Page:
Sudan Introduces Wide-Reaching Reforms To Move Away From Strict Islamist Rule
SARAH MCCAMMON, HOST:
Sudan's transitional government has announced wide-reaching reforms as it works to move away from strict Islamist rule. Among the new changes, public flogging will be banned, and non-Muslims will be allowed to drink alcohol. The move comes a year after the overthrow of Sudan's long-serving autocrat. NPR's Eyder Peralta joins us now to talk about those reforms.
EYDER PERALTA, BYLINE: Hey, Sarah.
MCCAMMON: These reforms seem pretty dramatic. What more can you tell us about them?
PERALTA: So there's a few of them. One of them removes the death penalty for renouncing the Islamic faith or any of its core tenets. And now in Sudan, non-Muslims are allowed to legally drink alcohol. There were also a few changes to do with women. Female genital mutilation, FGM, has been outlawed. And Sudanese women will no longer need a permit from a male family member to travel with their children.
And these are indeed dramatic changes. Remember, sharia law was instituted in the early '80s in Sudan. And over the years, morality police have been known to publicly flog women for really small things like wearing pants or not wearing a veil. So these reforms are a big deal.
MCCAMMON: And what is motivating these reforms, and why are they happening now?
PERALTA: So I mean, these were reforms that were promised more than a year ago when hundreds of thousands of people went out to the streets to protest and Omar al-Bashir was ousted by his military.
MCCAMMON: As we've mentioned, Sudan's longtime ruler was overthrown after months of popular protests. He's gone, but the protests are continuing. What do the protesters want?
PERALTA: So they want this transitional government to hurry up. Look. I was in Sudan just after Omar al-Bashir was ousted, and the atmosphere was exhilarating. At this huge sit-in in front of the military headquarters in Khartoum, everything seemed possible. Women and men were hanging out together. Women were leading protests. Bob Marley was playing, and you could smell marijuana - pot everywhere. This place was a vision of a new Sudan. But security forces broke it up violently. They killed more than a hundred people.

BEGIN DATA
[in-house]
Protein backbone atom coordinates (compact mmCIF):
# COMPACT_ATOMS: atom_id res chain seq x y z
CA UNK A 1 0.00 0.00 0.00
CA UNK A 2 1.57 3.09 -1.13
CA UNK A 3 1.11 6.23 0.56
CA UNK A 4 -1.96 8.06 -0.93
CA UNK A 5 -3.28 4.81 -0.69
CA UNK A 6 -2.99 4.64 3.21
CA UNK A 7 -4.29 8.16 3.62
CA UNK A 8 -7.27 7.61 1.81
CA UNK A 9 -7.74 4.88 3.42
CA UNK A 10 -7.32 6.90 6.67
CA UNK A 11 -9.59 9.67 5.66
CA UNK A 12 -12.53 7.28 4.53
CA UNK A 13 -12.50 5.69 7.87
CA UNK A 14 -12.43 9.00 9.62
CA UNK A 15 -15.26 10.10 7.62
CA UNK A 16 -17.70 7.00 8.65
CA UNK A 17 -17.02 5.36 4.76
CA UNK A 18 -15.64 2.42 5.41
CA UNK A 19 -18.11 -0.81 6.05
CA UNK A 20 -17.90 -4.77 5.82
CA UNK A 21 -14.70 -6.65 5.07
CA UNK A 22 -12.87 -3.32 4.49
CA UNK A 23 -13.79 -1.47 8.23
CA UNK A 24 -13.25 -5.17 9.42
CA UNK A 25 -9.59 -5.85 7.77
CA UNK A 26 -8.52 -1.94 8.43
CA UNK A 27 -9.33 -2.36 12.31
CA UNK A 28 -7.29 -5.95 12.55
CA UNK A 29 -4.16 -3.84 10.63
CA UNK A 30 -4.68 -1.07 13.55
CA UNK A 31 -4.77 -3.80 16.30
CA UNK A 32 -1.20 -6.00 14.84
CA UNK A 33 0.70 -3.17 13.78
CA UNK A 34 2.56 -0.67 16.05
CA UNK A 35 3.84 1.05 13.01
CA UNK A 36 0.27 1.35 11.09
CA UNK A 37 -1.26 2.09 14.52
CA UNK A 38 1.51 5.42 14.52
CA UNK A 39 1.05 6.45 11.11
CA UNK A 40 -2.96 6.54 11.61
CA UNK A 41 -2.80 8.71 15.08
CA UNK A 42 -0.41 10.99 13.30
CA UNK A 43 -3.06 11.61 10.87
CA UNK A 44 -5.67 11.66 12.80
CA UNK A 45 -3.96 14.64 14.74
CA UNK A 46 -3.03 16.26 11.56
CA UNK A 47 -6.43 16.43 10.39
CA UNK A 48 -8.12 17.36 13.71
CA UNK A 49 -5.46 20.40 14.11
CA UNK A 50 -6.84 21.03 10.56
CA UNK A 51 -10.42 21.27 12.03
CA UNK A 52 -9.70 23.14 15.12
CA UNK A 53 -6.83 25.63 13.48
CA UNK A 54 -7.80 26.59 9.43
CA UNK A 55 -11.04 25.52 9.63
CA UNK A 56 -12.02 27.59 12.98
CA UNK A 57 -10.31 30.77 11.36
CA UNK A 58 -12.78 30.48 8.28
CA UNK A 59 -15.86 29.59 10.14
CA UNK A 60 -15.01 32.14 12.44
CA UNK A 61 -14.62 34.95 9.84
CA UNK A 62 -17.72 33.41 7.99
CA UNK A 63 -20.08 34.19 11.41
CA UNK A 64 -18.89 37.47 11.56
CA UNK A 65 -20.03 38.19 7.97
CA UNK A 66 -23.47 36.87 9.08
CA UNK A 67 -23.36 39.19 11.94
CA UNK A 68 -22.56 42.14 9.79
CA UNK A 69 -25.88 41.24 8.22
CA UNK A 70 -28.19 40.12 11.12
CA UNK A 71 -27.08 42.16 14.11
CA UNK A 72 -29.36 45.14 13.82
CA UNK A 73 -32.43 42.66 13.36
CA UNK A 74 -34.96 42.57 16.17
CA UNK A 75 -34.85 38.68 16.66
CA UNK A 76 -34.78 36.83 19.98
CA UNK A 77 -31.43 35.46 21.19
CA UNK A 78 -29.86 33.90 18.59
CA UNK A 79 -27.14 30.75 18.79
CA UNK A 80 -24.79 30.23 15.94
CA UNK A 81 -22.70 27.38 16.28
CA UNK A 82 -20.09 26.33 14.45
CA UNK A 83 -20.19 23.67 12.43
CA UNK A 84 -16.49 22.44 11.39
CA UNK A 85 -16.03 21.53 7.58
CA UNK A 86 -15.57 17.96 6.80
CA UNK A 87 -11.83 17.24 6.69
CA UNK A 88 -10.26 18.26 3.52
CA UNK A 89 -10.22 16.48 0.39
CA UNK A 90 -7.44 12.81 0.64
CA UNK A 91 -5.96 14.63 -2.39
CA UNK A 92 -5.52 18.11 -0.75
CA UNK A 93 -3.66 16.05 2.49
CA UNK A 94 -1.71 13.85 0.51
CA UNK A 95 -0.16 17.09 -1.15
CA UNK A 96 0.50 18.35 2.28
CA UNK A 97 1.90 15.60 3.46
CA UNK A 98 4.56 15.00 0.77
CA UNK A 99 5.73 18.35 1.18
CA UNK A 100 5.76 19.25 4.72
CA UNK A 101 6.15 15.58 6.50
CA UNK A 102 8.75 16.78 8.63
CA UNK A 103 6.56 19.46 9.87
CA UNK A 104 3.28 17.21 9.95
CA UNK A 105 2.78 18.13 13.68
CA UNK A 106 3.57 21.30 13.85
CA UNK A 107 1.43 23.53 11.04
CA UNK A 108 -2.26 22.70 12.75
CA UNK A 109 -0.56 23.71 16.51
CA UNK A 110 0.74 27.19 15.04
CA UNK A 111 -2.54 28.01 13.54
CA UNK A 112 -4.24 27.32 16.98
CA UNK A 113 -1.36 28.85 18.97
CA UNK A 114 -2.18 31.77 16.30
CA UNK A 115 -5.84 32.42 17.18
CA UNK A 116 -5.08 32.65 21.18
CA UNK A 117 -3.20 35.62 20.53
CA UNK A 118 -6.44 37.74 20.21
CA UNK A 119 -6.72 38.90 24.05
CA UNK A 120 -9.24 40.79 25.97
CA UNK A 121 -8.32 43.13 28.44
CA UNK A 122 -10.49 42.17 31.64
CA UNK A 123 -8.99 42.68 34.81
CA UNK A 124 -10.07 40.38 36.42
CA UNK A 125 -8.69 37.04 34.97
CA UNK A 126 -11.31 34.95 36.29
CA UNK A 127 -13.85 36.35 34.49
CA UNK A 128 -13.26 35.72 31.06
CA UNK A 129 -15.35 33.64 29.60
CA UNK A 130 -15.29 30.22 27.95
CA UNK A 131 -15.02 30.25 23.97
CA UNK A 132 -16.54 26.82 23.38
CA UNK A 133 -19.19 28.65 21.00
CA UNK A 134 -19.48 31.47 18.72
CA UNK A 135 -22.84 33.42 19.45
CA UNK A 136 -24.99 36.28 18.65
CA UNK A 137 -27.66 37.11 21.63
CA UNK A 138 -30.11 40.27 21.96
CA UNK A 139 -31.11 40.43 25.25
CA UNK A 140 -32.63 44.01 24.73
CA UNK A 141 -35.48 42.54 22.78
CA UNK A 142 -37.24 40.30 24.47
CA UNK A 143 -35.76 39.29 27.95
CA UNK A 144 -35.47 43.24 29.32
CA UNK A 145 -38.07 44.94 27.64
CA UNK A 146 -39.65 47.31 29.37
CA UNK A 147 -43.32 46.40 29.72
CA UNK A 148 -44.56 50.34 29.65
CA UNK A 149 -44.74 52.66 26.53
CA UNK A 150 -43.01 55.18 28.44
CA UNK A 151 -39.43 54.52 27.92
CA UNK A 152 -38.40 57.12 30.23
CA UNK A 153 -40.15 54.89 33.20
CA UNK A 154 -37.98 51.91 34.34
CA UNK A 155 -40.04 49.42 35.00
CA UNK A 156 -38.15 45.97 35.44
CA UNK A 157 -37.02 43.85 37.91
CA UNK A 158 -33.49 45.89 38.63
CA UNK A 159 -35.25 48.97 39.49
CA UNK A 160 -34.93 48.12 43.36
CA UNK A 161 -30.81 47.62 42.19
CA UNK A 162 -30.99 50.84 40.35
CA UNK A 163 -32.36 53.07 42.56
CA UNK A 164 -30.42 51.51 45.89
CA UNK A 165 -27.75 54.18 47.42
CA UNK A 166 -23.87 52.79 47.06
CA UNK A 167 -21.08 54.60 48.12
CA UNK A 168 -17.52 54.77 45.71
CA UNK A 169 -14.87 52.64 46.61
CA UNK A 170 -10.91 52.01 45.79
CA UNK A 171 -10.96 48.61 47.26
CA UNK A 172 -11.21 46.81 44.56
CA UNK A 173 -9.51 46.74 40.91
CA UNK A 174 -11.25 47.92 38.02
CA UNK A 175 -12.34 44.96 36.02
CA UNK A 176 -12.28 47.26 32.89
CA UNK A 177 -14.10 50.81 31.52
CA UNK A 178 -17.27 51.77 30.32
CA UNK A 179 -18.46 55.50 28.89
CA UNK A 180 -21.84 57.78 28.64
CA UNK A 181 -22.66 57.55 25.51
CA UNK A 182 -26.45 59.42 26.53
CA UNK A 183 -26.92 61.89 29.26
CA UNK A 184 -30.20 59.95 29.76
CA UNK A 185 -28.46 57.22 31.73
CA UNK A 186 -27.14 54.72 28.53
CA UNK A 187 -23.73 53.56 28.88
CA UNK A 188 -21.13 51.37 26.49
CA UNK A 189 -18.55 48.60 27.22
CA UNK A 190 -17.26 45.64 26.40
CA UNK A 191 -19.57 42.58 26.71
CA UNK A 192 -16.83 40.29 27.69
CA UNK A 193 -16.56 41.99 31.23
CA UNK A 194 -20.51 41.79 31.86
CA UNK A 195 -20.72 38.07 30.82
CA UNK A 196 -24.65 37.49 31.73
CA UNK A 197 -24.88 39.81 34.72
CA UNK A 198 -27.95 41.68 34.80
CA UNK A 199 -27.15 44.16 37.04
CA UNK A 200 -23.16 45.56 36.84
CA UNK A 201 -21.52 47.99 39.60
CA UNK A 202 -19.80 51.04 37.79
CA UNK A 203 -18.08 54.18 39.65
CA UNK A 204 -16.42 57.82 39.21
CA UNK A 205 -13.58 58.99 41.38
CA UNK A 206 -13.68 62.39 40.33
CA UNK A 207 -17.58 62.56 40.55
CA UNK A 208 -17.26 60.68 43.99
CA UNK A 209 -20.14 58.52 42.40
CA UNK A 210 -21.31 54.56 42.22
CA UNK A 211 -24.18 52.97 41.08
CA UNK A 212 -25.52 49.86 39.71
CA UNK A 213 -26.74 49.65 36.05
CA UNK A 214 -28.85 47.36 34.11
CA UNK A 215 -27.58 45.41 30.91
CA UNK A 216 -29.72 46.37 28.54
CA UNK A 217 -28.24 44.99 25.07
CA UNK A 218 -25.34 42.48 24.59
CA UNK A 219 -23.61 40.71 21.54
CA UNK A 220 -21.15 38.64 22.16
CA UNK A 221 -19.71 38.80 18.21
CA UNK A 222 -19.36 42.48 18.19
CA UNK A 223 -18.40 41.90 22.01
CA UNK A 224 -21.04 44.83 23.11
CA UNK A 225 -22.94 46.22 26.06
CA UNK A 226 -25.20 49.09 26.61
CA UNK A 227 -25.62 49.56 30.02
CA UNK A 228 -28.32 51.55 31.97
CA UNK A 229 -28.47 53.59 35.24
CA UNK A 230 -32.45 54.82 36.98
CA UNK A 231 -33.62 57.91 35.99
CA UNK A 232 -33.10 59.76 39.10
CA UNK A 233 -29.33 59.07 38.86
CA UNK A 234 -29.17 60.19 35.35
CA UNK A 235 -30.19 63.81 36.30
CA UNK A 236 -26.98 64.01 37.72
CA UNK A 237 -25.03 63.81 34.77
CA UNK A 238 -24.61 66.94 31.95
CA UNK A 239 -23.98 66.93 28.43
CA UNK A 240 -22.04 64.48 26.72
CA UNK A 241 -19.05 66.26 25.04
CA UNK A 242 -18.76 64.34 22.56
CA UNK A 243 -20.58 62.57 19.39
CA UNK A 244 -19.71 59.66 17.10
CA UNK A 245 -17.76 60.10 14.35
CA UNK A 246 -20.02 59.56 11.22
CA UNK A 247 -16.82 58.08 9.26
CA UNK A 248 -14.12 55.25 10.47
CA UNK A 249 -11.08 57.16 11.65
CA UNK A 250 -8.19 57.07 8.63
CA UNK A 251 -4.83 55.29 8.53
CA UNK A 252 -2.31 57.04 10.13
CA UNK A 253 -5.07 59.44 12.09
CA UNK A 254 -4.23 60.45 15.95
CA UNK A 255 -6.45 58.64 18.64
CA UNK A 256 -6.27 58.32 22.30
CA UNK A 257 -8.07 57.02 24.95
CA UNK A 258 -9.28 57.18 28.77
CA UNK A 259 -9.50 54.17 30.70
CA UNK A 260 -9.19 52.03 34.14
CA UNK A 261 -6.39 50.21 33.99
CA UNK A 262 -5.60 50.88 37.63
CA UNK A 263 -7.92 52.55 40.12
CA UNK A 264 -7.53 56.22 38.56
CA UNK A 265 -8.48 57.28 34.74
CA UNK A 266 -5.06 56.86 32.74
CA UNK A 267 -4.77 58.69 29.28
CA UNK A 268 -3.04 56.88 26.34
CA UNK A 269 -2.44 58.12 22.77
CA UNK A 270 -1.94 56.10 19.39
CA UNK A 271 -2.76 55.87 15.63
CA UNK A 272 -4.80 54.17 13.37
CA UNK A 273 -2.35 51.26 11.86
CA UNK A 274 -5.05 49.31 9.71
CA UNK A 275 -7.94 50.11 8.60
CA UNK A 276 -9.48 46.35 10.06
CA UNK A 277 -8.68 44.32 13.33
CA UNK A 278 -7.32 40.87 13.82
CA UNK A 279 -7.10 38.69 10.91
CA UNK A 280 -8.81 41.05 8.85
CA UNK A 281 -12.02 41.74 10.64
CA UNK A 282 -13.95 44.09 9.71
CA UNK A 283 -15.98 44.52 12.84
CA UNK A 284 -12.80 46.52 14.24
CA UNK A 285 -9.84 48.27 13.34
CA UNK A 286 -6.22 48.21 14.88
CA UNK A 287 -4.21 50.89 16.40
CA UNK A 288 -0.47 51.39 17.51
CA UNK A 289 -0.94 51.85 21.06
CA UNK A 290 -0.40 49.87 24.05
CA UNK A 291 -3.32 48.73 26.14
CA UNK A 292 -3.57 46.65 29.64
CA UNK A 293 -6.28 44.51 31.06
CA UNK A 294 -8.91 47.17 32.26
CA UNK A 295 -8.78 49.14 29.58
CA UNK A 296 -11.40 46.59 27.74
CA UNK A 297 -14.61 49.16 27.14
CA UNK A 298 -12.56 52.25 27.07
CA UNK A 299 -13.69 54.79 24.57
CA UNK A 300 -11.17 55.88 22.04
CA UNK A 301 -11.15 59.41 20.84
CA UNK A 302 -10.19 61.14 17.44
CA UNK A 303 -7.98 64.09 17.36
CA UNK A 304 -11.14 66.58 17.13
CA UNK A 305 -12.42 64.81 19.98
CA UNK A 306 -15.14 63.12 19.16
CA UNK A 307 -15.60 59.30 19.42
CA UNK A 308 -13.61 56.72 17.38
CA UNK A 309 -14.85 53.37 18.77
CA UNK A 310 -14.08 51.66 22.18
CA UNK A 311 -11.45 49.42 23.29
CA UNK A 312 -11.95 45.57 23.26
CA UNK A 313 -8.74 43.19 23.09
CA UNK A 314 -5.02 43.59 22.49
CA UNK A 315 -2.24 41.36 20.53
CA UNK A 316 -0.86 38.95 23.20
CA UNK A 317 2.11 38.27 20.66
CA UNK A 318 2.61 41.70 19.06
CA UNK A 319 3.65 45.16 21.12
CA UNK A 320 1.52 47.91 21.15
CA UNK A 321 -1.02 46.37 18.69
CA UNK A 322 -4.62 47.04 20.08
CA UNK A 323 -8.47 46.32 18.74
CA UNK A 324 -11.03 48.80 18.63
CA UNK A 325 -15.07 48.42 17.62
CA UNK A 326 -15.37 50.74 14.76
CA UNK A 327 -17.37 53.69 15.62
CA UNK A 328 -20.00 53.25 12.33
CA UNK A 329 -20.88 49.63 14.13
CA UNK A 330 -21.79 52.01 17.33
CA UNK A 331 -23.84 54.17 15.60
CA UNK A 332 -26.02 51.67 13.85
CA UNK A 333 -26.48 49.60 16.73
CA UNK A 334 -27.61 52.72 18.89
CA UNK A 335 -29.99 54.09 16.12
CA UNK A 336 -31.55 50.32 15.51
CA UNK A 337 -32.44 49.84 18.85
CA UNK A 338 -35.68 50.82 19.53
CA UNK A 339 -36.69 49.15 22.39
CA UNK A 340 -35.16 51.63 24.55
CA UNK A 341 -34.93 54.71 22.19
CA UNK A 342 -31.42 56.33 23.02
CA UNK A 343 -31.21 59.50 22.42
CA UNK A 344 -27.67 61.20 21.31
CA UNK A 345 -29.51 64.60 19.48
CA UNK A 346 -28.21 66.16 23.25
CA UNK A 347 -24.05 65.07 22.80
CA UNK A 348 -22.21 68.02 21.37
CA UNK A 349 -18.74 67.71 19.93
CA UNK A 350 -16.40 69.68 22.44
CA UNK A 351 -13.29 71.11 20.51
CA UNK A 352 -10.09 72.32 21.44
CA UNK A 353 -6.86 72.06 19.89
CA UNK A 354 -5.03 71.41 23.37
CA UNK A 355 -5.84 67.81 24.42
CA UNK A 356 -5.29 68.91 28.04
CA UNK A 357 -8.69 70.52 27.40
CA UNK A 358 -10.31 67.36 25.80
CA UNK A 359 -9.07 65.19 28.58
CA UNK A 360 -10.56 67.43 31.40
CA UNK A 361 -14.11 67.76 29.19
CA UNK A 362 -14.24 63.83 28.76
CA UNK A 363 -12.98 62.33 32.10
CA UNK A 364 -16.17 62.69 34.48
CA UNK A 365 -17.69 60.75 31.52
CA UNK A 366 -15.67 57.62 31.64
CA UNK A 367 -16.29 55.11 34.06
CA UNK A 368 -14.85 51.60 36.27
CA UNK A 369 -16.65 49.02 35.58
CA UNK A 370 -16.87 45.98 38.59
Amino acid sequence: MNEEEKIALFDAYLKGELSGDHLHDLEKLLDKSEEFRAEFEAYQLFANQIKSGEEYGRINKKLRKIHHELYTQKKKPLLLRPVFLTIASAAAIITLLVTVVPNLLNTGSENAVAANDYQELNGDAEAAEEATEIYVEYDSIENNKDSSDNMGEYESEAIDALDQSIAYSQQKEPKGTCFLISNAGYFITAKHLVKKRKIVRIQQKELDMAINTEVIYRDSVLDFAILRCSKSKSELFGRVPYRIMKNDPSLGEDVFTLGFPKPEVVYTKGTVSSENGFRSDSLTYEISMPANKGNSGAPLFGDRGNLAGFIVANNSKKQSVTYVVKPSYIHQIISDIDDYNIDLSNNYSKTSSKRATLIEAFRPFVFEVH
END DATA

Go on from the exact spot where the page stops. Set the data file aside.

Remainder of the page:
Today I called Areej Zarrouq (ph). She's a Sudanese filmmaker who used to hang out at the sit-in. And she says that dream of a new Sudan is still there. It's been slow, and it's been difficult. But the reforms that were just announced, she says - they are a window into that world. Let's listen.
AREEJ ZARROUQ: I would say this is a window, but you - I can't deny that we have ambitions that it could sort of evolve into becoming a door and then a gate, you know, not just this little window.
PERALTA: So the bottom line is they want more. They want to blow open the gates and enter into a new, progressive Sudan.
MCCAMMON: And Eyder, a year after the overthrow now, Sudan is still being led by a transitional government. How is that going?
PERALTA: It's been tough. Sudan is a huge country with so many problems. You have tensions between the more liberal civilians and the conservative military. And then you have this unrest in the western region of Sudan. The government has been trying to come to some peace agreement with different rebels, but that has been elusive. And just today, we are getting word that protesters were killed in Darfur. They had set up a sit-in calling for an end to the violence in the region. And according to activists, military militias moved in, and they killed 13 protesters.
MCCAMMON: That's NPR's Eyder Peralta in Nairobi, Kenya.
Thank you, Eyder.
PERALTA: Thank you, Sarah. Transcript provided by NPR, Copyright NPR.